Canadian medical marijuana producer Organigram, having already replaced its CEO, now is the subject of a class-action lawsuit involving pesticide-contaminated cannabis.
A Halifax-based law firm alleged in its Friday filing that the lead plaintiff consumed Organigram’s MMJ products for almost a year before learning the cannabis could be contaminated with potentially toxic pesticides, the Montreal Gazette reported.
The firm also said in its suit that upwards of 2,000 Canadians may have purchased medical marijuana products containing either myclobutanil or bifenazate, pesticides that are not approved for use on cannabis.
Myclobutanil in particular is controversial throughout the cannabis industry. Popular among many marijuana growers because of its effectiveness in fighting powdery mildew, myclobutanil creates hydrogen cyanide when burned.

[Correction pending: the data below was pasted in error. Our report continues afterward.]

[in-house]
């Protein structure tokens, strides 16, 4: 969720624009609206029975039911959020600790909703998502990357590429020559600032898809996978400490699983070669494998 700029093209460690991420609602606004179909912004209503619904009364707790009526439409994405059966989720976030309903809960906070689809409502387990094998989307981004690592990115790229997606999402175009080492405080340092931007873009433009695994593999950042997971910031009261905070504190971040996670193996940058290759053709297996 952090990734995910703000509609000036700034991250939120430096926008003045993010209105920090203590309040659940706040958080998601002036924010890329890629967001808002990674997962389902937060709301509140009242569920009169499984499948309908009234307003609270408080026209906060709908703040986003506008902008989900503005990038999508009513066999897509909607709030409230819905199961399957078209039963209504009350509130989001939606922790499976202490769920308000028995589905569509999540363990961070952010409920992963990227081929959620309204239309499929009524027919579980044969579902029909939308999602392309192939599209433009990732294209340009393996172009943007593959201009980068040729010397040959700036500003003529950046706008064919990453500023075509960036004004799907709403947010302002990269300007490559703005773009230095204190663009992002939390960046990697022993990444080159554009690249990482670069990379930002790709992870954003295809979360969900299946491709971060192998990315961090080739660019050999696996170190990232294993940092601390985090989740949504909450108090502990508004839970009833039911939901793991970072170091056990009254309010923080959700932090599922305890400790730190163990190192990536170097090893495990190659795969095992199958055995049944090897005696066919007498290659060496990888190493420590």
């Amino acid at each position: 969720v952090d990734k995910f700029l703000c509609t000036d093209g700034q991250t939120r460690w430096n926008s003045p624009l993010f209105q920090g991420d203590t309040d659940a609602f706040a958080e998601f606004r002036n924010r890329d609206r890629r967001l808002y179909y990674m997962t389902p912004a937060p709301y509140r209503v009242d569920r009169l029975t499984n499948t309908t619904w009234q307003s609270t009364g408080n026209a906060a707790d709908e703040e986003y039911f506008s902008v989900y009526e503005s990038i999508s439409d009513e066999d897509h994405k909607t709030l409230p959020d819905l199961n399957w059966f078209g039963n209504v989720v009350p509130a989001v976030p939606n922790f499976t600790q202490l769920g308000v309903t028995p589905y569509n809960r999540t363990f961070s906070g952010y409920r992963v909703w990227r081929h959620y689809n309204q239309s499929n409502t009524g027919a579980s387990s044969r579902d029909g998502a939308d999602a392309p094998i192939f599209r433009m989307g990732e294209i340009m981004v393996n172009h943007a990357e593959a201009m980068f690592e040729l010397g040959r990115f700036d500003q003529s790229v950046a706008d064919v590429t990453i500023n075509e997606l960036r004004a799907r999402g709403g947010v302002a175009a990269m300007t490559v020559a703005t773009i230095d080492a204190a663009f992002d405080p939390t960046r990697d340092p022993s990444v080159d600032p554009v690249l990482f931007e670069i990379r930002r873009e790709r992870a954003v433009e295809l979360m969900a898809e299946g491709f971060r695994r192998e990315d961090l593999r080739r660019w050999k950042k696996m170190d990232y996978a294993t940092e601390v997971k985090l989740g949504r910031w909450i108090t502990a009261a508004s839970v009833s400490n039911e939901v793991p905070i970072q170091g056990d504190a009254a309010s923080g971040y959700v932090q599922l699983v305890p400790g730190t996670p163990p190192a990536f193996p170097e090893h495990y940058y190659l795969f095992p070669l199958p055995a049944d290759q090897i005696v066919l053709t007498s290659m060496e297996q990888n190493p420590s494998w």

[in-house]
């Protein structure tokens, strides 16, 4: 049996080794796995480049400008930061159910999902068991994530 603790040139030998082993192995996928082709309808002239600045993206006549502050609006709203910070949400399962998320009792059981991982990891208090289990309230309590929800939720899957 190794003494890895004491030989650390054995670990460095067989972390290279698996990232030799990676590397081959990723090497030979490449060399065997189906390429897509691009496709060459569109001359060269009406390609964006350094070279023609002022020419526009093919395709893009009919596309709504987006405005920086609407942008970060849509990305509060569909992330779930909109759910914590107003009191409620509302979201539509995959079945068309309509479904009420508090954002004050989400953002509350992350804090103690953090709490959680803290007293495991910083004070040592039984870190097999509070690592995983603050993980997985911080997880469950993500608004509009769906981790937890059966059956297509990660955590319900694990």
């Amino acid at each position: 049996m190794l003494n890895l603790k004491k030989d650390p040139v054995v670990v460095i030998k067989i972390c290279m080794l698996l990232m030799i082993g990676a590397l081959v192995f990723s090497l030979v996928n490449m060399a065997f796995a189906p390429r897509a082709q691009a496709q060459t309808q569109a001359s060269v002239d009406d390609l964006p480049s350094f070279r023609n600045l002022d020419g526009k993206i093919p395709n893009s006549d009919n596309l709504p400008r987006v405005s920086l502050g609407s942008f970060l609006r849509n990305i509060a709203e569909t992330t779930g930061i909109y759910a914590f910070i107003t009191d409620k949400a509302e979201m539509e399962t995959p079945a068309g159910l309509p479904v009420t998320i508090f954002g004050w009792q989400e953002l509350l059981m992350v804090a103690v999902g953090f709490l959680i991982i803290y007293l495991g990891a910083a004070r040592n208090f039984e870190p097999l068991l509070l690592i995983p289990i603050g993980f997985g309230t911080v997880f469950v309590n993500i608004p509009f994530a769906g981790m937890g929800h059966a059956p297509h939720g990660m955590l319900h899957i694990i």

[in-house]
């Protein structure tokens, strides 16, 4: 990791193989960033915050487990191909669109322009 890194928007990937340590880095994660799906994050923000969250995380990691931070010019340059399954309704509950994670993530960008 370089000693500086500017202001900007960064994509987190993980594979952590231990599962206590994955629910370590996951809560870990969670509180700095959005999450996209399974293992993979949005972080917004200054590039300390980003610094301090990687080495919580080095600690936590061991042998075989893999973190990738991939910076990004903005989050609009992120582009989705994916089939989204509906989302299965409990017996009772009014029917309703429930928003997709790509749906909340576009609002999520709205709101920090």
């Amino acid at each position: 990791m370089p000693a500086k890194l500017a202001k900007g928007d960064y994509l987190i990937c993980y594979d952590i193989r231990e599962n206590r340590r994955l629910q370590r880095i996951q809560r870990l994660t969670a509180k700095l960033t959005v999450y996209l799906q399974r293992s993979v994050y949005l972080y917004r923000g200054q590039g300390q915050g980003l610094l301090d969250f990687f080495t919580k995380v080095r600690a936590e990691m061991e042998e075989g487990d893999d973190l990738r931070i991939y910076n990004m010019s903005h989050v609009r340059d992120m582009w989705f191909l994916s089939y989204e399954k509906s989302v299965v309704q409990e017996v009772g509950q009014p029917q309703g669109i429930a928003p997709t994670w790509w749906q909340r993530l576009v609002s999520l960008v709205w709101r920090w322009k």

When burned, myclobutanil the hydrogen cyanide that is produced interferes with how oxygen is used in the body and can cause headaches, dizziness, nausea and vomiting.
The Moncton company had its organic certification suspended in January and is now subject to federal spot checks.
Organigram voluntarily recalled tainted products in December and January, and Health Canada subsequently implemented random MMJ-testing procedures nationwide.
Despite an investigation, the Moncton, New Brunswick, company said it could not determine how its MMJ became contaminated with pesticides.
Organigram said in an emailed statement it was reviewing the claim's notice of action and expected to have a response within 24 hours.
Lawyer Ray Wagner said his firm has received hundreds of calls from Organigram consumers who are worried about the potential impact of pesticides on their health.
One of those consumers is Dawn Rae Downton, who has been named the proposed representative plaintiff in the lawsuit.
"They purchased something that was not what they had bargained for," Wagner said in an interview.